LarryMartin1I wrote this a year ago after attending the funeral of a friend, relative, and World War II veteran. I’ve updated it appropriately, shortened it a little, and I don’t think Larry would mind seeing it a second time.

I know that Memorial Day is, officially, a time for honoring those who died in service to their country, and Veteran’s Day is the time for honoring those lucky enough to have survived.  But in practice, we take this weekend to honor all those who have served our country.

As with all things, it means more when it gets personal.  Just over a year ago, Shar’s cousin Laurence Martin passed away.  He was a veteran of the 71st Division in France, Germany, and Austria from 1943-1946 and liberated Gunskirchen-Lager, one of Hitler’s concentration camps.  In this time when we hear of people denying the Nazi concentration camps even existed, it’s important to preserve what these soldiers witnessed. The booklet pictured on the left can be accessed on the web. It records what the soldiers found and how they dealt with the situation.

WILLARD G. WYMAN, Major General, wrote in the forward, “The damning evidence gunskirchenagainst the Nazi war criminals found at Gunskirchen Lager is being recorded in this booklet in the hope that the lessons learned in Germany will not soon be forgotten….   I saw Gunskirchen Lager myself before the 71st Division had initiated its merciful task of liberation.  The horror of Gunskirchen must not be repeated.  A permanent, honest record of the crimes committed there will serve to remind all of us in future years that the freedom and privileges we enjoy in a democratic nation must be jealously guarded and protected.”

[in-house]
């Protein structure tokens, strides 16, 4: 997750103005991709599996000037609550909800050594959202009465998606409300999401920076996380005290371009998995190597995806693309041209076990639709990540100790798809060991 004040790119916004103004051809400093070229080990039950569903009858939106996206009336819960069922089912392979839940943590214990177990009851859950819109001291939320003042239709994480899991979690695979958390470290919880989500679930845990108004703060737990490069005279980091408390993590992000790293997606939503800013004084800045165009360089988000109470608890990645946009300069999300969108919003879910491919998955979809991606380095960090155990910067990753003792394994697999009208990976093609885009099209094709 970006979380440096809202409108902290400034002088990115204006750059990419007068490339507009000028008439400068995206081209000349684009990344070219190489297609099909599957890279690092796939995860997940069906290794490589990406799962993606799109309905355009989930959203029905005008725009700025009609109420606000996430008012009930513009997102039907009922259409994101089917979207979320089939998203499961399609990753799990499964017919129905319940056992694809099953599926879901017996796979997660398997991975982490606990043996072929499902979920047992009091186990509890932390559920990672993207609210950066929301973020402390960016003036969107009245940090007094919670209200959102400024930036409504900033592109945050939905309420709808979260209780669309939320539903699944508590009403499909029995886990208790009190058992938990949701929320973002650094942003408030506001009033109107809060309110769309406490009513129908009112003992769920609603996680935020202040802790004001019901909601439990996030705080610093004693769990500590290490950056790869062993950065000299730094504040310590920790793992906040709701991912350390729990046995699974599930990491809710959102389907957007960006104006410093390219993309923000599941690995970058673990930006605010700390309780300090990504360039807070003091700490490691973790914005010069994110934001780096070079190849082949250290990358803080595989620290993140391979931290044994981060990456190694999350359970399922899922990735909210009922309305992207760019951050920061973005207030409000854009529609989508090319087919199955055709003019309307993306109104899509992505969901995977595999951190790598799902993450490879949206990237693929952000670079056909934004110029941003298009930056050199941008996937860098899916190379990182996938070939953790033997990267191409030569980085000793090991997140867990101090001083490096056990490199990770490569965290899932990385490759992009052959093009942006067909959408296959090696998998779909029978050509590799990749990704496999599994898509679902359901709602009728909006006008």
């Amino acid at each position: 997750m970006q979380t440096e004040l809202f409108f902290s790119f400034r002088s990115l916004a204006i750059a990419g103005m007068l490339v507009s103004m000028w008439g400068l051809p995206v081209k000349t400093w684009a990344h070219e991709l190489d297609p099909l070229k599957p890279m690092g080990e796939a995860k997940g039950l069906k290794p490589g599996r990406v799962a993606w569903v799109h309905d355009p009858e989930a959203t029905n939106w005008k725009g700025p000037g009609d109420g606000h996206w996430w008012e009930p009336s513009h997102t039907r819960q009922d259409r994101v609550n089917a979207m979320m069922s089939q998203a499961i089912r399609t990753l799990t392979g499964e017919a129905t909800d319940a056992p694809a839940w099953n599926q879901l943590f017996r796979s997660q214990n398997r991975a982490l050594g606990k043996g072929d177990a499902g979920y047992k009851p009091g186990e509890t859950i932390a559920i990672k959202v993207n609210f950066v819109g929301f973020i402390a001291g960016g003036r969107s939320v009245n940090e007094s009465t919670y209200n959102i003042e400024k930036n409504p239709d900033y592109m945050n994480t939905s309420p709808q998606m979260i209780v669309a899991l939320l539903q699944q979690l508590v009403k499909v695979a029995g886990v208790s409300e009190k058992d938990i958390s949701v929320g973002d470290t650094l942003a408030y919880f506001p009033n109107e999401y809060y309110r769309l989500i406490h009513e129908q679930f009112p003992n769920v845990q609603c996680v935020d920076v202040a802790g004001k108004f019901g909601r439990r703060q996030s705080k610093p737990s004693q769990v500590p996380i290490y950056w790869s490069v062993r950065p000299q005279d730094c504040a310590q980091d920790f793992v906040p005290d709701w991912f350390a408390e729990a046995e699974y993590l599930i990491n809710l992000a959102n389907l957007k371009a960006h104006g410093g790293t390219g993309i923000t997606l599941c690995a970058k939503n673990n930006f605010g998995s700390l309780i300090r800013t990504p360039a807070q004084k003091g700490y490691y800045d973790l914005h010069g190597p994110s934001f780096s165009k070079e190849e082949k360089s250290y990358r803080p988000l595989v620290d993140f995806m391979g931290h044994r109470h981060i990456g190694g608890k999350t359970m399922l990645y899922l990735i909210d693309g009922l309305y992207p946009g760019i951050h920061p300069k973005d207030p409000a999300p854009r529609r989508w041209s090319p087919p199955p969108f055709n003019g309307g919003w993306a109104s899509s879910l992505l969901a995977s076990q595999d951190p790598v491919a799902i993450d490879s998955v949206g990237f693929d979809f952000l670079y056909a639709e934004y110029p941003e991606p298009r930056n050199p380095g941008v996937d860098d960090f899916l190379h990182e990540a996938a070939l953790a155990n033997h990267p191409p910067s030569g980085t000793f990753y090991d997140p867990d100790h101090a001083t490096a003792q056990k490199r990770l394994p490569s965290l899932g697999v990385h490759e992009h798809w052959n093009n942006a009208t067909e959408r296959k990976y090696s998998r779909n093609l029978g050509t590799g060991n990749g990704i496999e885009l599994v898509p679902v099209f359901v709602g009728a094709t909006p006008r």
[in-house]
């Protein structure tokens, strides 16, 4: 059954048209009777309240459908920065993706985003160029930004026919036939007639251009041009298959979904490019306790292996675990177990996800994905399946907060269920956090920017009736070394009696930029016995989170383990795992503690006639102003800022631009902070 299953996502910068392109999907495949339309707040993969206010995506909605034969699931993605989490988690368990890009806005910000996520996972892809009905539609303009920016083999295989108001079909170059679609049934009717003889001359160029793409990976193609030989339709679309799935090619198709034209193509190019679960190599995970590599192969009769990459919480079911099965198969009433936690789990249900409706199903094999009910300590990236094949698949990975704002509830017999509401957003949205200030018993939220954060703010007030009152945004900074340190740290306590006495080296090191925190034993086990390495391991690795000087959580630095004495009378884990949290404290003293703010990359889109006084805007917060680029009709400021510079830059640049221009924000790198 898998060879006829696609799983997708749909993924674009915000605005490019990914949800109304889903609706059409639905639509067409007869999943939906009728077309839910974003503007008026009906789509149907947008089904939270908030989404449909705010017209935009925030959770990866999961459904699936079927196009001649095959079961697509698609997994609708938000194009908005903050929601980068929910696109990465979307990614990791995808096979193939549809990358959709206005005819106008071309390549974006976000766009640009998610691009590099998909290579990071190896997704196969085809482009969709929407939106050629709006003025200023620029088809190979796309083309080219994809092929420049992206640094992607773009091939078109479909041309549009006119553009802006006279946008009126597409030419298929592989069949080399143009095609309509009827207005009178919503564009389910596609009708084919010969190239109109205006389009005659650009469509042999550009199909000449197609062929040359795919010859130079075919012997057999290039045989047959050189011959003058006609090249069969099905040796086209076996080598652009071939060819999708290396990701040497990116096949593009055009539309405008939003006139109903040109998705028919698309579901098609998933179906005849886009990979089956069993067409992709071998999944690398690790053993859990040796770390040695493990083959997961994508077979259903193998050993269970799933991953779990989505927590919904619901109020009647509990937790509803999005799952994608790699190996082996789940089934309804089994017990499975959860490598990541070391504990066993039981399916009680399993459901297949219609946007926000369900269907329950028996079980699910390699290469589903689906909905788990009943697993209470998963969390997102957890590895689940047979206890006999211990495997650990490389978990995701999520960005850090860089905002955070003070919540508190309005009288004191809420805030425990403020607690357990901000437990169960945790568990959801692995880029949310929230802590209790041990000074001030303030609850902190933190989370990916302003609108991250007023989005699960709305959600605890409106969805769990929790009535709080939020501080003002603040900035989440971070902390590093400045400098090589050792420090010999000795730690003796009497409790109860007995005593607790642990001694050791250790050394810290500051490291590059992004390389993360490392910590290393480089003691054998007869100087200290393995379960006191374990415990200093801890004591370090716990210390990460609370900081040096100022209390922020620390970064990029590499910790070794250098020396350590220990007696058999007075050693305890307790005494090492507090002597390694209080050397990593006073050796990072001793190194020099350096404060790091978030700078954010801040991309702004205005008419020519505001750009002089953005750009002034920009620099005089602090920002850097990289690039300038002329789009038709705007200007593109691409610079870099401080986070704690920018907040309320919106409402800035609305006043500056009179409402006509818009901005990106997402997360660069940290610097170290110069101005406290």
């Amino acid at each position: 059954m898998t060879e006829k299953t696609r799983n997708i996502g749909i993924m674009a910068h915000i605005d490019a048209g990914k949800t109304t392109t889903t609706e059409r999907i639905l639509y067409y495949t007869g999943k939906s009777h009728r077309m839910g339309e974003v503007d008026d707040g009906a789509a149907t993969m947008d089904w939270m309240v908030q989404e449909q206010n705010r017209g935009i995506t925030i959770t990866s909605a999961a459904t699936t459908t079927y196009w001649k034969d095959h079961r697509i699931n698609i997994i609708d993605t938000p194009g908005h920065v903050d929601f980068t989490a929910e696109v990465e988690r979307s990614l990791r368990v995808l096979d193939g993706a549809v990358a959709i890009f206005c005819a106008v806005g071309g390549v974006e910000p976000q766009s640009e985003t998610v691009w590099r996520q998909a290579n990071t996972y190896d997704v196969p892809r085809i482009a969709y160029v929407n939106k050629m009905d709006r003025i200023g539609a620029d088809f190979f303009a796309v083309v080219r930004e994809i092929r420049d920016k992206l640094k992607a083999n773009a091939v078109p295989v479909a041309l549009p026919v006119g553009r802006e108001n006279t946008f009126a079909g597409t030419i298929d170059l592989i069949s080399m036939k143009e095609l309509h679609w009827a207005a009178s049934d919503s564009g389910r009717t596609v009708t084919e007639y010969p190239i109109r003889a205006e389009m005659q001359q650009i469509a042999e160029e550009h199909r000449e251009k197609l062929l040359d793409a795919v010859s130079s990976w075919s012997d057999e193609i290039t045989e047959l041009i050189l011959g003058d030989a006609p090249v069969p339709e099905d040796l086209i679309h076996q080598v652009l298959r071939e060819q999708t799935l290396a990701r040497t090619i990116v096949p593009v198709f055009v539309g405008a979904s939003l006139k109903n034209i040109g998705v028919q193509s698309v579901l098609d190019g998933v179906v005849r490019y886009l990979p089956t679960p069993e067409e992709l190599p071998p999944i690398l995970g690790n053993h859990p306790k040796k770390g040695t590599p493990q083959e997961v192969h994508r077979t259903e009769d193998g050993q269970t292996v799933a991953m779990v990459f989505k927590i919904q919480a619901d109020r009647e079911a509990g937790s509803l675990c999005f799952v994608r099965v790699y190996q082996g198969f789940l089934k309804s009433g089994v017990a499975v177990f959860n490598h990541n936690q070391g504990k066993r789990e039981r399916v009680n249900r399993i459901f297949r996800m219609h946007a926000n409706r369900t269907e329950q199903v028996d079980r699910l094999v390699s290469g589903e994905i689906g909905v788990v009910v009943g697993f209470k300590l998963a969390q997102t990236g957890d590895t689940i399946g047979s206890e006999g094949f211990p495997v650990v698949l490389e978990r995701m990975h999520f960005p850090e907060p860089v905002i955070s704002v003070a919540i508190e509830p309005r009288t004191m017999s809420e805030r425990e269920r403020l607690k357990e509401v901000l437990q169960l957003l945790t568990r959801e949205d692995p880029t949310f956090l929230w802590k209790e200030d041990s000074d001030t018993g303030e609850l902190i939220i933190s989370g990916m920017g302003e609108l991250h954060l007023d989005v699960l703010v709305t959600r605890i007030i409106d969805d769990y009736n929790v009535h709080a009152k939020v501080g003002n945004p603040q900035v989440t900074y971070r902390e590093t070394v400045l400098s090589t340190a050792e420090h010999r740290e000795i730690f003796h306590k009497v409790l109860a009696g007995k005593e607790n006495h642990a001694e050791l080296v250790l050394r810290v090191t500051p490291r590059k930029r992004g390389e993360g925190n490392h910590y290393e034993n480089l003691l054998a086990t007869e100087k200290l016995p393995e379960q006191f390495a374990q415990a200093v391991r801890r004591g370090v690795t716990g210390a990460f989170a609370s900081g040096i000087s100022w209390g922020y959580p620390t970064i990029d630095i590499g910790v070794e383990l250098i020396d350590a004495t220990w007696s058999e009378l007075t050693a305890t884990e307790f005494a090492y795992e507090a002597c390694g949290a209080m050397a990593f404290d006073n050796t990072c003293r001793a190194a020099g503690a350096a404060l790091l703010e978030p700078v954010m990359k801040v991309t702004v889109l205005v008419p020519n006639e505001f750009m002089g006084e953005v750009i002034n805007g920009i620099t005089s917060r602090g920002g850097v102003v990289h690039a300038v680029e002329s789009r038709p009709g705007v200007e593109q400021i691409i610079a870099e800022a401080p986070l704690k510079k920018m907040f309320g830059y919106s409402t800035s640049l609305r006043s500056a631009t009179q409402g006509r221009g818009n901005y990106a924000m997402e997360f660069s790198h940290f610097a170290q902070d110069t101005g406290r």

It’s hard for me to imagine how soldiers like Larry Martin were able to witness what they did, clean up the mess, care for the living and bury the dead, and then go home to places like Marion, Iowa, and lead normal, productive lives.  There’s a good reason they were called the Greatest Generation.  And to honor their service, it wouldn’t hurt any of us to read a little about what they accomplished:

Thank a veteran.  Most of the World War II vets are at least 90, and more than 600 of them are dying each day.  We don’t have a lot of time left.

Bill Morgan

Leave a Reply. I'd really like to hear how you feel about this.